Investing in property through your self-managed superannuation fund (SMSF) can be a shrewd financial move. But it also comes with a complex set of rules and regulations, governing what you can and cannot do with the property.
As a result, it can sometimes feel safest to do nothing at all because, that way, it’s more likely you’ll stay on the right side of the Australian Tax Office (ATO).
But while property investment can be more challenging when done inside an SMSF, that’s not to say it’s completely impossible. For example, conventional wisdom has it that you can’t develop property in an SMSF. However, that’s not strictly true.
What about renovating SMSF property? That’s also perfectly possible, provided you meet two criteria:
- Your fund hasn’t borrowed money to buy the property
- You have the cash on hand to do so
So if your SMSF owns the property outright, you can renovate to your heart’s content – provided your trust deed allows you to do so.
Changing or updating a trust deed isn’t a complicated task. However, as the deed is a legal document, it can be a good idea to have an experienced SMSF conveyancer do this for you.
However, if your SMSF purchased the property using a limited-recourse borrowing arrangement and a mortgage is still outstanding, you can’t renovate.
Repairs vs renovations: what’s the difference?
Under SMSF law, you are not allowed to use borrowed funds to make improvements that increase the property’s value. That said, repairs are allowed – as long as the work does not improve the property.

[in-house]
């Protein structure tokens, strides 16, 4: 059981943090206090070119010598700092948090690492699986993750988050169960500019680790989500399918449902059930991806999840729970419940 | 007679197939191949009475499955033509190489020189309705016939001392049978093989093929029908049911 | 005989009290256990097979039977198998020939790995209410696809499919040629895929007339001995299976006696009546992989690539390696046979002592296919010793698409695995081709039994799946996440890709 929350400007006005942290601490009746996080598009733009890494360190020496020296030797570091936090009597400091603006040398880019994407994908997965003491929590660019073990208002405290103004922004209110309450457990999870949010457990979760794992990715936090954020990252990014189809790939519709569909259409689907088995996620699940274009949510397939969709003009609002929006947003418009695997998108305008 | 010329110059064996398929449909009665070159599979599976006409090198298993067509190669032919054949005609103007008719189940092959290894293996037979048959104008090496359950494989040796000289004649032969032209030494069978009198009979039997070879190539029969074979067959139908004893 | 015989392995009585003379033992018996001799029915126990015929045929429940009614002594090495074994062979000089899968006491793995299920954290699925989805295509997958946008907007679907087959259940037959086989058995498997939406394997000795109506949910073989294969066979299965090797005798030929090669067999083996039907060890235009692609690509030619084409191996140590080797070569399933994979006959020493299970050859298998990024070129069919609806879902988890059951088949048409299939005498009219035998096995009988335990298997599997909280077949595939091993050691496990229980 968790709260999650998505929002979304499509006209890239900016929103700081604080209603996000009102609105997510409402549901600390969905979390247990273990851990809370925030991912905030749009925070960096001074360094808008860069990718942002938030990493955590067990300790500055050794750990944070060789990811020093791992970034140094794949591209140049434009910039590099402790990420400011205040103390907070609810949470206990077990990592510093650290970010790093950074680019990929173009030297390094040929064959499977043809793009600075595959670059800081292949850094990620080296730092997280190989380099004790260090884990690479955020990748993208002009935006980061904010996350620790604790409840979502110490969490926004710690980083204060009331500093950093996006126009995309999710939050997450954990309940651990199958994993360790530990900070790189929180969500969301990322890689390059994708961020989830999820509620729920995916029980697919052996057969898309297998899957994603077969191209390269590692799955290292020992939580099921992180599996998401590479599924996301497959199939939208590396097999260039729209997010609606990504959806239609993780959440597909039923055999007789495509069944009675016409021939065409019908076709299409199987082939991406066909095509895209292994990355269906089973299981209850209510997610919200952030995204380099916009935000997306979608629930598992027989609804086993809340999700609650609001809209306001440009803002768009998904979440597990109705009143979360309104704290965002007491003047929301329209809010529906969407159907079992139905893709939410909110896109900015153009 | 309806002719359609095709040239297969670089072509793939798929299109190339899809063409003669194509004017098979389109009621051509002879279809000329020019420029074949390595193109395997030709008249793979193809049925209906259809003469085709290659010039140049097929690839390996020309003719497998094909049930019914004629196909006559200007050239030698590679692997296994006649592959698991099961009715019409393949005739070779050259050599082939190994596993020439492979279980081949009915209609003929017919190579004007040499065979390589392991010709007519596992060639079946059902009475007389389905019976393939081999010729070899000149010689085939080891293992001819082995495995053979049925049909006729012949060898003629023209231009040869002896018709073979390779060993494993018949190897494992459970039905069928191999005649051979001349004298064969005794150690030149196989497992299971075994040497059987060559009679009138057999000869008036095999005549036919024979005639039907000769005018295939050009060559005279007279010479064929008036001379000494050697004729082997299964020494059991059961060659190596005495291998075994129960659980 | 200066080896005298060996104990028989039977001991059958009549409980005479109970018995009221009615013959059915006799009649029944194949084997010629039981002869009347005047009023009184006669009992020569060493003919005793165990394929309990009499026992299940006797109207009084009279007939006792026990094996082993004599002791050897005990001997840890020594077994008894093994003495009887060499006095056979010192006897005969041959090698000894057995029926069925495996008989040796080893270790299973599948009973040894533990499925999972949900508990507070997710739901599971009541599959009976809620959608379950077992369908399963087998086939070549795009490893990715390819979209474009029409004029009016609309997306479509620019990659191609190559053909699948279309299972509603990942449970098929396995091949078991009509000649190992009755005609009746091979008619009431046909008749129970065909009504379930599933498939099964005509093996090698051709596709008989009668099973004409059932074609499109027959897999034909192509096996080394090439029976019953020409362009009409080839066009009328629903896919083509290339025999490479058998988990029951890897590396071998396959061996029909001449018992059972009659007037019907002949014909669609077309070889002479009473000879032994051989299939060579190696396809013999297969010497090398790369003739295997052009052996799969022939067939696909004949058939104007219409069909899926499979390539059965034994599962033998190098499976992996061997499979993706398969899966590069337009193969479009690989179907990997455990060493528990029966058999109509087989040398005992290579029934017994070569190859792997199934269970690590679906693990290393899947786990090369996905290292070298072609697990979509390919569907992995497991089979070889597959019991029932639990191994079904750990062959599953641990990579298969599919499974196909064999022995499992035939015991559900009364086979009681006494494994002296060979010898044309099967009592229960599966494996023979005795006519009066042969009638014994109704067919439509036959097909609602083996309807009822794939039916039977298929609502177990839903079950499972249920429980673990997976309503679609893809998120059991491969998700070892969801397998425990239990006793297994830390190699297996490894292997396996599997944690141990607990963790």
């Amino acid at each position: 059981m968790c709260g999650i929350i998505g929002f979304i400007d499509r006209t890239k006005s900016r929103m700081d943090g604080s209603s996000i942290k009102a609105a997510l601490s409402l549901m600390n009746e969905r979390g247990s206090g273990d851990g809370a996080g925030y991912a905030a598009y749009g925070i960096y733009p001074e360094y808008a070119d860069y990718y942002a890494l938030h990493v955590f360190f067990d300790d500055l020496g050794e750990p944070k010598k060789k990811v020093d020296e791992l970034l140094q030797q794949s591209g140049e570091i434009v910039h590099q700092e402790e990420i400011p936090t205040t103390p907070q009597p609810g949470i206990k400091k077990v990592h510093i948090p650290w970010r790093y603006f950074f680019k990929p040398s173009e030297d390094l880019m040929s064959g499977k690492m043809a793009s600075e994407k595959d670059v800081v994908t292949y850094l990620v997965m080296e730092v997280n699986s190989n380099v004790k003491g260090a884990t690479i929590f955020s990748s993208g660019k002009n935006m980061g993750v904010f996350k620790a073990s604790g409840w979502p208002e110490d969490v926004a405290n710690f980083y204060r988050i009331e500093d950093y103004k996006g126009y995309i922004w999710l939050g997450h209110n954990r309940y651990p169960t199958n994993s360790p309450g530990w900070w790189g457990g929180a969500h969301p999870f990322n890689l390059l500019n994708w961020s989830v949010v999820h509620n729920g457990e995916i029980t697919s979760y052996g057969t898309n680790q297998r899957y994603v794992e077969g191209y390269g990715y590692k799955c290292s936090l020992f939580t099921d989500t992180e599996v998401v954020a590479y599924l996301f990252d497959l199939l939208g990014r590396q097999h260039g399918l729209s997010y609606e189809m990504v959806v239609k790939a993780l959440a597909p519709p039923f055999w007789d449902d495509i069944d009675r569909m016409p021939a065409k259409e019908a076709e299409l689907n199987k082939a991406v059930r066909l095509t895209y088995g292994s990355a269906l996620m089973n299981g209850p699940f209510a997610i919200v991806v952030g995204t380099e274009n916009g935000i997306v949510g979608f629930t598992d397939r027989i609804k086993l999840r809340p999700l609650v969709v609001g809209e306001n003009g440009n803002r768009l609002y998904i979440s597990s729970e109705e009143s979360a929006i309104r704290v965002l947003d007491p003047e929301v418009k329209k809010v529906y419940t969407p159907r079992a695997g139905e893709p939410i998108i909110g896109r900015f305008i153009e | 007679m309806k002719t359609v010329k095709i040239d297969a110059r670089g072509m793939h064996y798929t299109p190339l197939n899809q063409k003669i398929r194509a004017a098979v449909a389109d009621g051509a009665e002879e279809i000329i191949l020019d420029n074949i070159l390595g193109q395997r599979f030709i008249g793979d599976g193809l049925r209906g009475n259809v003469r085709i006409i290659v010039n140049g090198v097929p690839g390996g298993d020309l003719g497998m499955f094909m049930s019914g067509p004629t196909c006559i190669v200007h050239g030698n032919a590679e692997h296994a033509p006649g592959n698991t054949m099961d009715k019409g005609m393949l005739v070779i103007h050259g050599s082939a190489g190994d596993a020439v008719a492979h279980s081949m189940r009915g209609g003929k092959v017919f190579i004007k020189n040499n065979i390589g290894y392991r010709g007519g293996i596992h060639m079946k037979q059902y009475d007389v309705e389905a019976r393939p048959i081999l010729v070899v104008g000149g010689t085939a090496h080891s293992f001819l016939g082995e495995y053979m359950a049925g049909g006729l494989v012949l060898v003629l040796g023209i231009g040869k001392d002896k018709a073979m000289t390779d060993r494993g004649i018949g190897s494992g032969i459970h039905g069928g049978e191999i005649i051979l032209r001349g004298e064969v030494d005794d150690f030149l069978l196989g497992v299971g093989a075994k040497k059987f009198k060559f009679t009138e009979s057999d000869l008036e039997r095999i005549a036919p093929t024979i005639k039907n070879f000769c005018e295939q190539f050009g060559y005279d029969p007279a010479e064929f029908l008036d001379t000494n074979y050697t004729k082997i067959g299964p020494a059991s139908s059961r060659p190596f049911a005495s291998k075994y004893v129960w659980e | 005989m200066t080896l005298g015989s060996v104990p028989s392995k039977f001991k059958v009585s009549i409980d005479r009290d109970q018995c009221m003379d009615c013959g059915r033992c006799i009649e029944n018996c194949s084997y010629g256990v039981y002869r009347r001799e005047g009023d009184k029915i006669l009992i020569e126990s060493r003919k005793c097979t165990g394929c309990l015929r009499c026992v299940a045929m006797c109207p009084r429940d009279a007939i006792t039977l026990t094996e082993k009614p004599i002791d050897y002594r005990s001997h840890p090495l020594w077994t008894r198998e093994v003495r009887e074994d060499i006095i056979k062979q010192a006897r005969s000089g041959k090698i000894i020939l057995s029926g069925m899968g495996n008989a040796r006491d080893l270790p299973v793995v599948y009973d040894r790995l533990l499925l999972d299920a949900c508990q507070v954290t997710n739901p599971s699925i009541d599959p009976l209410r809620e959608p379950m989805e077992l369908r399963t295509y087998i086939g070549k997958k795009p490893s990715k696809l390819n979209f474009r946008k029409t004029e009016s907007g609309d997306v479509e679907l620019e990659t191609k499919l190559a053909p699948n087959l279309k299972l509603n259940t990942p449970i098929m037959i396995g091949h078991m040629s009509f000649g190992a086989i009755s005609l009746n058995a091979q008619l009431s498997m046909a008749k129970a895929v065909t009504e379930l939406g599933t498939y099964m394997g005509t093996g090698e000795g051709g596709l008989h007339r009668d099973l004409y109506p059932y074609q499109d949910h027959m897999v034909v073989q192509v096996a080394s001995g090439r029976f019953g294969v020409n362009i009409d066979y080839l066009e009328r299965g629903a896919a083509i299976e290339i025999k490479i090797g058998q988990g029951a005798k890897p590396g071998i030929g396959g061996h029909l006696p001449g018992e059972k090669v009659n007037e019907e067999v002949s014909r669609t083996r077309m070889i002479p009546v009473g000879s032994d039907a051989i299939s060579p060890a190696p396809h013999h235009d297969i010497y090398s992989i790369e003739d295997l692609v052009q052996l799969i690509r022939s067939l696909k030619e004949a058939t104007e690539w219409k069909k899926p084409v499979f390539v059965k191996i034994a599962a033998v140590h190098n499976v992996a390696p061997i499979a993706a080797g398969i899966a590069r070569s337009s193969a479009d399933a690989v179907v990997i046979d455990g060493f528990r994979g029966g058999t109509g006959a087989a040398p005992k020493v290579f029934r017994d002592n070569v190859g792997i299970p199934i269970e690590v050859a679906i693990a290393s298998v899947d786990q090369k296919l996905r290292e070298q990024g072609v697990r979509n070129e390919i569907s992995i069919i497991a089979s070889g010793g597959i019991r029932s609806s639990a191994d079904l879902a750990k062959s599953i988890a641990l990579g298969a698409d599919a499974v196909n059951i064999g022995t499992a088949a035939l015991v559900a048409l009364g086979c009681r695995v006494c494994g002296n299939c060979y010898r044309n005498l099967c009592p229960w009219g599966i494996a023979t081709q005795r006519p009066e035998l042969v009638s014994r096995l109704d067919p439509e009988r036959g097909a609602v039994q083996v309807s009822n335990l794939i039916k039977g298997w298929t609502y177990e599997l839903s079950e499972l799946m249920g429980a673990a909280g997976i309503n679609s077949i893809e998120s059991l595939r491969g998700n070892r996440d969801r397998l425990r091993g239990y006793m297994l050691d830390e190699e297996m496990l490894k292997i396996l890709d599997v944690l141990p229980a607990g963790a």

But what does the ATO count as a repair and an improvement? While there can be a fine line between them, typically a:
- Repair – restores or makes good any defects or damage to the property without changing its original character
- Renovation – makes structural/aesthetic changes or adds features to a property usually to add value
For example, let’s imagine you own an SMSF property. If part of the property burns down, and you rebuilt it as it was – that would be classed as a repair. However, adding an extension or a pool in the process would see it classed as a renovation.
Can you do the renovations yourself?
The rules around SMSF renovations don’t stop there. You also need to consider that SMSFs need to transact on an arms-length basis.
In practice, this means a fund member or related party can’t do the renovation work – unless they are in the building industry. In that case, they must be paid the market rate. What’s more, payments for materials must be made by the fund not via the builder – as the fund would then be acquiring assets from a related party.
Rhiannon Leonard is a Property Lawyer at SMSF Conveyancer.
Buying or renovating an SMSF property? Keep on the right side of the law by working with an expert SMSF conveyancer. For professional SMSF conveyancer services, call us on 03 9070 9810 or request a quote.